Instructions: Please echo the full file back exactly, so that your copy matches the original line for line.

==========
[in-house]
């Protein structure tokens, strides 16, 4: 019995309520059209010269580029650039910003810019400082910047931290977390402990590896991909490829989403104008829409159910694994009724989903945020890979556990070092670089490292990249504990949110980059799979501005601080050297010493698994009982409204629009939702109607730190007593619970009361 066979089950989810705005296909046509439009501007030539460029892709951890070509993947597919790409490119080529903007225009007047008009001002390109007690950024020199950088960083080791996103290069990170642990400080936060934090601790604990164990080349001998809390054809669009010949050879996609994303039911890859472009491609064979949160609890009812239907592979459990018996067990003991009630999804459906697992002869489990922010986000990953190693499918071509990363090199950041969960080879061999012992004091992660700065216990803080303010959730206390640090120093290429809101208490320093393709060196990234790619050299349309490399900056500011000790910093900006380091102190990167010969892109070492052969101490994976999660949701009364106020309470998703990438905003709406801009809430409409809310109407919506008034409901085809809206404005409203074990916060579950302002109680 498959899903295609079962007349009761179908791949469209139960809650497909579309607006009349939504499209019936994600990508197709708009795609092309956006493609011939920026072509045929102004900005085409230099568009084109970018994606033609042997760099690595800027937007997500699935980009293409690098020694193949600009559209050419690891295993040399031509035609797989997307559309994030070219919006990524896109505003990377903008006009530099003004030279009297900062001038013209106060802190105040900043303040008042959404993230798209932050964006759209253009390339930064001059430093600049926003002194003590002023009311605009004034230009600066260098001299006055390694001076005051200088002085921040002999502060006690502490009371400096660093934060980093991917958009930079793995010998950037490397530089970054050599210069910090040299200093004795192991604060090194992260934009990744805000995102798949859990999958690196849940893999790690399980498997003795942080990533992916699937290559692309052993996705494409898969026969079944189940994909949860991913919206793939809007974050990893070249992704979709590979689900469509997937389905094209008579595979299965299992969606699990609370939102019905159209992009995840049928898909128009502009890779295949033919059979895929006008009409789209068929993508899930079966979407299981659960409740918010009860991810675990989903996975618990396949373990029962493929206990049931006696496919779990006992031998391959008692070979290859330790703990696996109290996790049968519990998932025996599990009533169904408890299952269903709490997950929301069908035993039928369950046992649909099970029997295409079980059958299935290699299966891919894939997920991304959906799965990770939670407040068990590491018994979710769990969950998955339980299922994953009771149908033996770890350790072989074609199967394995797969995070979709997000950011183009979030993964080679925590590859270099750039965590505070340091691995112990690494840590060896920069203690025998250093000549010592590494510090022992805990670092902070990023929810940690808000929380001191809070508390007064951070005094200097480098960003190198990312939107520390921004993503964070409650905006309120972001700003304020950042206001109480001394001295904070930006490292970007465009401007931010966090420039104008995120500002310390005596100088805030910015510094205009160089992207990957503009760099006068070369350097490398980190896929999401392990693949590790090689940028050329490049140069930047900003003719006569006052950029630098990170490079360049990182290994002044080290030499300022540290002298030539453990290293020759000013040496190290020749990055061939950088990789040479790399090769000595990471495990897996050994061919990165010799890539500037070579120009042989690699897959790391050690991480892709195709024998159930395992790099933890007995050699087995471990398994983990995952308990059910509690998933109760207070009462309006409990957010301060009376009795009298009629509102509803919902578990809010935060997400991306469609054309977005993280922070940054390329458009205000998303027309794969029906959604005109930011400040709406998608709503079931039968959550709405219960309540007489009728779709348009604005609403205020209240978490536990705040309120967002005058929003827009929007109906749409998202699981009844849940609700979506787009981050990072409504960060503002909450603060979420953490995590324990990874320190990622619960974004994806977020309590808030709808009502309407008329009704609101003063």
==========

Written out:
[in-house]
């Protein structure tokens, strides 16, 4: 019995309520059209010269580029650039910003810019400082910047931290977390402990590896991909490829989403104008829409159910694994009724989903945020890979556990070092670089490292990249504990949110980059799979501005601080050297010493698994009982409204629009939702109607730190007593619970009361 066979089950989810705005296909046509439009501007030539460029892709951890070509993947597919790409490119080529903007225009007047008009001002390109007690950024020199950088960083080791996103290069990170642990400080936060934090601790604990164990080349001998809390054809669009010949050879996609994303039911890859472009491609064979949160609890009812239907592979459990018996067990003991009630999804459906697992002869489990922010986000990953190693499918071509990363090199950041969960080879061999012992004091992660700065216990803080303010959730206390640090120093290429809101208490320093393709060196990234790619050299349309490399900056500011000790910093900006380091102190990167010969892109070492052969101490994976999660949701009364106020309470998703990438905003709406801009809430409409809310109407919506008034409901085809809206404005409203074990916060579950302002109680 498959899903295609079962007349009761179908791949469209139960809650497909579309607006009349939504499209019936994600990508197709708009795609092309956006493609011939920026072509045929102004900005085409230099568009084109970018994606033609042997760099690595800027937007997500699935980009293409690098020694193949600009559209050419690891295993040399031509035609797989997307559309994030070219919006990524896109505003990377903008006009530099003004030279009297900062001038013209106060802190105040900043303040008042959404993230798209932050964006759209253009390339930064001059430093600049926003002194003590002023009311605009004034230009600066260098001299006055390694001076005051200088002085921040002999502060006690502490009371400096660093934060980093991917958009930079793995010998950037490397530089970054050599210069910090040299200093004795192991604060090194992260934009990744805000995102798949859990999958690196849940893999790690399980498997003795942080990533992916699937290559692309052993996705494409898969026969079944189940994909949860991913919206793939809007974050990893070249992704979709590979689900469509997937389905094209008579595979299965299992969606699990609370939102019905159209992009995840049928898909128009502009890779295949033919059979895929006008009409789209068929993508899930079966979407299981659960409740918010009860991810675990989903996975618990396949373990029962493929206990049931006696496919779990006992031998391959008692070979290859330790703990696996109290996790049968519990998932025996599990009533169904408890299952269903709490997950929301069908035993039928369950046992649909099970029997295409079980059958299935290699299966891919894939997920991304959906799965990770939670407040068990590491018994979710769990969950998955339980299922994953009771149908033996770890350790072989074609199967394995797969995070979709997000950011183009979030993964080679925590590859270099750039965590505070340091691995112990690494840590060896920069203690025998250093000549010592590494510090022992805990670092902070990023929810940690808000929380001191809070508390007064951070005094200097480098960003190198990312939107520390921004993503964070409650905006309120972001700003304020950042206001109480001394001295904070930006490292970007465009401007931010966090420039104008995120500002310390005596100088805030910015510094205009160089992207990957503009760099006068070369350097490398980190896929999401392990693949590790090689940028050329490049140069930047900003003719006569006052950029630098990170490079360049990182290994002044080290030499300022540290002298030539453990290293020759000013040496190290020749990055061939950088990789040479790399090769000595990471495990897996050994061919990165010799890539500037070579120009042989690699897959790391050690991480892709195709024998159930395992790099933890007995050699087995471990398994983990995952308990059910509690998933109760207070009462309006409990957010301060009376009795009298009629509102509803919902578990809010935060997400991306469609054309977005993280922070940054390329458009205000998303027309794969029906959604005109930011400040709406998608709503079931039968959550709405219960309540007489009728779709348009604005609403205020209240978490536990705040309120967002005058929003827009929007109906749409998202699981009844849940609700979506787009981050990072409504960060503002909450603060979420953490995590324990990874320190990622619960974004994806977020309590808030709808009502309407008329009704609101003063």